in 1996, Pickering was reportedly a top contender for the post, but was ultimately passed over in favor of then-UN Ambassador Madeleine Albright.[17] From 1997 to 2001, Pickering served as Under Secretary of State for Political Affairs, the number-three position at the State Department. When Albright appointed him to the post, Time Magazine
Time Magazine
declared him the "five star general of the diplomatic corps".[18] In 1998, he was a special envoy to Nigeria
Nigeria
and was meeting with imprisoned leader M. K. O. Abiola on the day of his release. In a BBC interview made at the time, Pickering recounted how during the meeting Abiola became ill, and died soon after.[19] After the State Department[edit] Following his retirement from the Foreign Service in 2001, Pickering served as Senior Vice President for International Relations at Boeing until 2006. Currently he is serving as independent board member at the world's biggest pipe company, OAO TMK, in Moscow. At present, he is affiliated with the International Crisis Group
International Crisis Group
and currently serves as its Co-Chair,[20] and oversees their international actions as a co-chair. In addition, he is Chairman of the Center for the Study of the Presidency and Congress, Chairman of the Institute for the Study of Diplomacy,[21] Chairman of the American Academy of Diplomacy, Chairman of the Rostropovich-Vishnevskaya Foundation,[22] and a member of the Board of Advisors of the National Bureau of Asian Research and the Global Panel Foundation based in Berlin, Prague and Sydney.[23]

Thomas R. Pickering

Following his retirement, the U.S. Department of State
Department of State
Foreign Affairs Fellowship Program was renamed the Thomas R. Pickering
Thomas R. Pickering
Foreign Affairs Fellowship Program to honor Pickering. Fellowships are funded by the U.S. Department of State
Department of State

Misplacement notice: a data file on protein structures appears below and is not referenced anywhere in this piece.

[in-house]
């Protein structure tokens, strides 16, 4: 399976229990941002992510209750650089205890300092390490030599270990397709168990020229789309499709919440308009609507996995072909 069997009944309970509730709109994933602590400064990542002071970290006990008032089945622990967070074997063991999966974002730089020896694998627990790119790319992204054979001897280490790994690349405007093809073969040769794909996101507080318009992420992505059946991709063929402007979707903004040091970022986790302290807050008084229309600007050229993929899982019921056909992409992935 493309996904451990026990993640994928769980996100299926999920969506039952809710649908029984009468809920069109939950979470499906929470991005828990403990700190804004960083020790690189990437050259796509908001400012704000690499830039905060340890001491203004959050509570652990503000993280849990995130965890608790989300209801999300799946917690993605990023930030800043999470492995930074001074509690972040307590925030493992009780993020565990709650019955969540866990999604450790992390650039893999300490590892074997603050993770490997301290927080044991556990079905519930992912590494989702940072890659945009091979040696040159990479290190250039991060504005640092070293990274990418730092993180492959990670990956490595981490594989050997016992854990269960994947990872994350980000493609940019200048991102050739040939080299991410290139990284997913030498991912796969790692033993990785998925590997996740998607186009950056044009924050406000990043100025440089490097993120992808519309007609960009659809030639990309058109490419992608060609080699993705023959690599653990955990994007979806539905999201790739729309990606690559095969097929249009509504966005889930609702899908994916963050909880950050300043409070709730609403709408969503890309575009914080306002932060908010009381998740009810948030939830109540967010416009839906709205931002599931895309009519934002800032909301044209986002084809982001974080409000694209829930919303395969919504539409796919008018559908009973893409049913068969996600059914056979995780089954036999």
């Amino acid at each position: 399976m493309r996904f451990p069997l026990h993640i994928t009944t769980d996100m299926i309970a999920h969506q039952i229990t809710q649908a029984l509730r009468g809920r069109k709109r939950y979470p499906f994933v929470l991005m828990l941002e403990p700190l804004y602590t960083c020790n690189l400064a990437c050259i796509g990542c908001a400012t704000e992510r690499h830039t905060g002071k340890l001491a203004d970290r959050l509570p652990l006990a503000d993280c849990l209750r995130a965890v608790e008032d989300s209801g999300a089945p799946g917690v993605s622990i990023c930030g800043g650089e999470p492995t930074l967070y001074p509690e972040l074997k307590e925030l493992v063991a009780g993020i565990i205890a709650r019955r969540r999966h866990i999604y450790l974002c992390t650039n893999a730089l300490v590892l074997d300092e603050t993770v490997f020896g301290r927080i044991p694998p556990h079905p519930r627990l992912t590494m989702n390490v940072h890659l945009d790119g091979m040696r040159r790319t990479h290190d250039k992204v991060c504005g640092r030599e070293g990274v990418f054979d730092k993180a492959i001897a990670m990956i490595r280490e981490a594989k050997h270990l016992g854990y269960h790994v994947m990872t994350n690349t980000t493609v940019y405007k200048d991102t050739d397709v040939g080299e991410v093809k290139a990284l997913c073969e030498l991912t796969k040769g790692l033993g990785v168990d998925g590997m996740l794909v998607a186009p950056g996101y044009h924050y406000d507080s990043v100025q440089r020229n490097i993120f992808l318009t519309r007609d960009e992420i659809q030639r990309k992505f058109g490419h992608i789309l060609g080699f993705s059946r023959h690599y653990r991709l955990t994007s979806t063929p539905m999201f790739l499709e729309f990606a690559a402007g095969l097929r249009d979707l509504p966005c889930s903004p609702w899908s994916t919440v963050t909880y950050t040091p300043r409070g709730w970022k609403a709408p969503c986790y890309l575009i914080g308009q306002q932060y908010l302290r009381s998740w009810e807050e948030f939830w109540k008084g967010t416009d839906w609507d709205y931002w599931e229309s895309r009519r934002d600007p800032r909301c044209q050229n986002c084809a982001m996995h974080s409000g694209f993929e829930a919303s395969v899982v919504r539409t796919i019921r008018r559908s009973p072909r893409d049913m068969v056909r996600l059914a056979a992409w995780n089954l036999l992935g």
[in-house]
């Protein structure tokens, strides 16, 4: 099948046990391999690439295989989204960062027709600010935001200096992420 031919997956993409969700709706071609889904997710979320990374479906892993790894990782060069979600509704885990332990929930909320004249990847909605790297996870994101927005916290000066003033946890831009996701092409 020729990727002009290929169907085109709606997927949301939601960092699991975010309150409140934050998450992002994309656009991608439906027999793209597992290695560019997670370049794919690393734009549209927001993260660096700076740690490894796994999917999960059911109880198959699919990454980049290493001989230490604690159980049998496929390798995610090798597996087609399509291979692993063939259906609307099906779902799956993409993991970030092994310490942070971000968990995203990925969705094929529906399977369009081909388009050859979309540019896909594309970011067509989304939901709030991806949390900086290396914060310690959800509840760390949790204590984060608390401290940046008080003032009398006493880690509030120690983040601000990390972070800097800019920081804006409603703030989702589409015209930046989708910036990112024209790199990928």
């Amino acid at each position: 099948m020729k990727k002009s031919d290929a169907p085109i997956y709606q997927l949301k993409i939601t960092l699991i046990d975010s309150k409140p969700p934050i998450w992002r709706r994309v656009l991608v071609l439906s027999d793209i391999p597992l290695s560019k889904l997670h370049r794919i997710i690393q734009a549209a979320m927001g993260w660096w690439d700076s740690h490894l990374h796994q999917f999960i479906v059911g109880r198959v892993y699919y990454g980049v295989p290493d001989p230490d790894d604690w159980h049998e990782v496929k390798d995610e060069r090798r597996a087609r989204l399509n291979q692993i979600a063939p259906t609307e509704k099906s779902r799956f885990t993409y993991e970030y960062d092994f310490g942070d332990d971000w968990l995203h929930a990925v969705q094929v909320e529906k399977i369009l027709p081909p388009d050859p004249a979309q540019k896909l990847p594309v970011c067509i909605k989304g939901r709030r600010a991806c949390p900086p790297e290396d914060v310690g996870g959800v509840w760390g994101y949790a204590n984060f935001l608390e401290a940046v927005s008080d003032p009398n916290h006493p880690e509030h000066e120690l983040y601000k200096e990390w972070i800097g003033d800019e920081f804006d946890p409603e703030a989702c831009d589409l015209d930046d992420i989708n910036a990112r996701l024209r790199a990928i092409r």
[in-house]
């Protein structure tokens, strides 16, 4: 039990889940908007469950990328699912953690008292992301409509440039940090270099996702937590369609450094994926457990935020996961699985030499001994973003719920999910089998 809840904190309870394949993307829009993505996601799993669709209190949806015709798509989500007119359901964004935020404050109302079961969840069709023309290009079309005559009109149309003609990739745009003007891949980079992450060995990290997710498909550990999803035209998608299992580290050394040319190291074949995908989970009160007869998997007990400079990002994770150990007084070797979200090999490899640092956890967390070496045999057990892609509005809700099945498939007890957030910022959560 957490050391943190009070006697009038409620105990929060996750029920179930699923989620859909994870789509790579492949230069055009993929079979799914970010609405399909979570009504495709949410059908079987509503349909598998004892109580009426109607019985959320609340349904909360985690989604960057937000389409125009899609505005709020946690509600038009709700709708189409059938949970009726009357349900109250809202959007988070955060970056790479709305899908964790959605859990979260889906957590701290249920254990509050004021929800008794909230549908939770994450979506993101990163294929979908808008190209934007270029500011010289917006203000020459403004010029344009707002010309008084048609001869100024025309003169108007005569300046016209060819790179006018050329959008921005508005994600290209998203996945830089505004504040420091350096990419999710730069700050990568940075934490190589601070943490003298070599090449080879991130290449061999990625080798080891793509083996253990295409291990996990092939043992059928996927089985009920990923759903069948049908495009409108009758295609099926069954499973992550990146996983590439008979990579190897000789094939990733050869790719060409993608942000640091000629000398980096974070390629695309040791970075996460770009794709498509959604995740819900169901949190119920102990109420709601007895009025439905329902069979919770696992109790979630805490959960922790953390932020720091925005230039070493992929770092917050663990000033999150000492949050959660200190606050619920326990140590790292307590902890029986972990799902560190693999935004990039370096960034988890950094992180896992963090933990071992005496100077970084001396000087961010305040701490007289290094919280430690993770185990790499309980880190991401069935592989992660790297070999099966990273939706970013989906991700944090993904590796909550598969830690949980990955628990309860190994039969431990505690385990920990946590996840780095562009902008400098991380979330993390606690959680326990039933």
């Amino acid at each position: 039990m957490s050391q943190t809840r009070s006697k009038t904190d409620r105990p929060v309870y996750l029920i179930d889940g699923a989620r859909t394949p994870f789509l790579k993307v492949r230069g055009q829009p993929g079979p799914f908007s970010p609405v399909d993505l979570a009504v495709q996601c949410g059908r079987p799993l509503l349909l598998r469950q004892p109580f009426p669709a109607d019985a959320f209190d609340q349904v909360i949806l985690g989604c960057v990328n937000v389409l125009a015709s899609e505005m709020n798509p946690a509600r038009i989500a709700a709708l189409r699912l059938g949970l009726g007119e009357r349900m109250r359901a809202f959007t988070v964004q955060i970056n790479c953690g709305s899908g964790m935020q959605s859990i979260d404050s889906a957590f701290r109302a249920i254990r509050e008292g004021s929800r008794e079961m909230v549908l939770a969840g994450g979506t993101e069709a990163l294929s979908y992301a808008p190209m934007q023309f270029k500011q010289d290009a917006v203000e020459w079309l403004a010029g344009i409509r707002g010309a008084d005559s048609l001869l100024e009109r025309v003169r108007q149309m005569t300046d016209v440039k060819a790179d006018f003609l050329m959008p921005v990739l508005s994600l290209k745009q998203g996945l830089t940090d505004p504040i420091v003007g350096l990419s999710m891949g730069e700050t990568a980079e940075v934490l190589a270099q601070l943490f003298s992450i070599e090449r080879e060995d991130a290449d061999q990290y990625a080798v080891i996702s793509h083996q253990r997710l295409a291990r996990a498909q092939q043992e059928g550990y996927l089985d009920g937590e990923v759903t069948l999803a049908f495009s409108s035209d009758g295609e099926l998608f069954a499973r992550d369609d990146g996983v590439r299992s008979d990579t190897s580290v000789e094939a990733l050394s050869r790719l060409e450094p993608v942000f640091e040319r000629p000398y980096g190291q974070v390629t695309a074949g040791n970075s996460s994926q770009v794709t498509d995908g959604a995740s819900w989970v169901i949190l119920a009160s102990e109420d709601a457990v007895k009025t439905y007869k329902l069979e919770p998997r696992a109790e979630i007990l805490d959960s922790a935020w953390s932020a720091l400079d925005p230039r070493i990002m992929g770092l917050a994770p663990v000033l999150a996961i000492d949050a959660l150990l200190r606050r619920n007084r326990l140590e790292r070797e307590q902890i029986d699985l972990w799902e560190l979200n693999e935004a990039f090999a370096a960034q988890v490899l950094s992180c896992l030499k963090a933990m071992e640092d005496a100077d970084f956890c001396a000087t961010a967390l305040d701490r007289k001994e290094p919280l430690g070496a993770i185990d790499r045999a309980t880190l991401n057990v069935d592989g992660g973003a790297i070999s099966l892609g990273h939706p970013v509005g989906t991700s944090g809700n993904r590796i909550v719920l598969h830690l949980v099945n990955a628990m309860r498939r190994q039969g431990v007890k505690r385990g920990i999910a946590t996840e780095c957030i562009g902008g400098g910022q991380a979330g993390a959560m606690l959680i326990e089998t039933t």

and administered by The Washington Center for Internships and Academic Seminars.[24] In May 2004, Bowdoin awarded Pickering the Bowdoin Prize, the highest award that the College bestows upon its graduates.[25]

Secretary Condoleezza Rice
Condoleezza Rice
with (left to right): Tom Pickering, John Engler and John Breaux
John Breaux
at the presentation of Final Report of the Secretary’s Advisory Committee on Transformational Diplomacy

Pickering serves on the board of directors for CRDF Global and the American Iranian Council, an organization devoted to the normalization of relations between Iran and America.[26] He is currently a member of the Constitution Project's bipartisan Liberty and Security Committee.[27] He is also a member of the Council on Foreign Relations and the Henry L. Stimson Center
Henry L. Stimson Center
board of directors as well as the Advisory Board of Eurasia Group, the political risk consultancy firm, and America Abroad Media.[28] He serves on the Guiding Coalition of the nonpartisan Project on National Security Reform. Pickering also serves as an Advisory Board member for the Partnership for a Secure America. Pickering is a Member of the Global Leadership Foundation, an organization which works to support democratic leadership, prevent and resolve conflict through mediation and promote good governance in the form of democratic institutions, open markets, human rights and the rule of law. It does so by making available, discreetly and in confidence, the experience of former leaders to today’s national leaders. It is a not-for-profit organization composed of former heads of government, senior governmental and international organization officials who work closely with Heads of Government on governance-related issues of concern to them. In 2012, along with former Chairman of the Joint Chiefs of Staff Admiral Michael Mullen, Pickering helped lead a State-Department-sponsored panel investigating the Attack on the U.S. diplomatic mission in Benghazi.[29] In 2014, Pickering gave the keynote speech at the Student Conference on U.S. Affairs at West Point, New York, addressing the unique challenges that disaster preparedness poses to United States foreign policy planning.[30] Pickering currently[when?] serves on the Board of Sponsors at the Bulletin of the Atomic Scientists. Personal life[edit] Pickering lives in Fairfax County, Virginia. His wife, the former Alice Jean Stover, whom he married in 1955, died in 2011. The couple had two children, Timothy and Margaret.[31] Pickering is fluent in French, Spanish, and Swahili, and has a working knowledge of Russian, Hebrew, and Arabic.[32] Honors and awards[edit] In May 2015 Pickering received an Honorary Doctor of Laws from Brandeis University. He addressed the graduates as the commencement speaker.[citation needed] References[edit]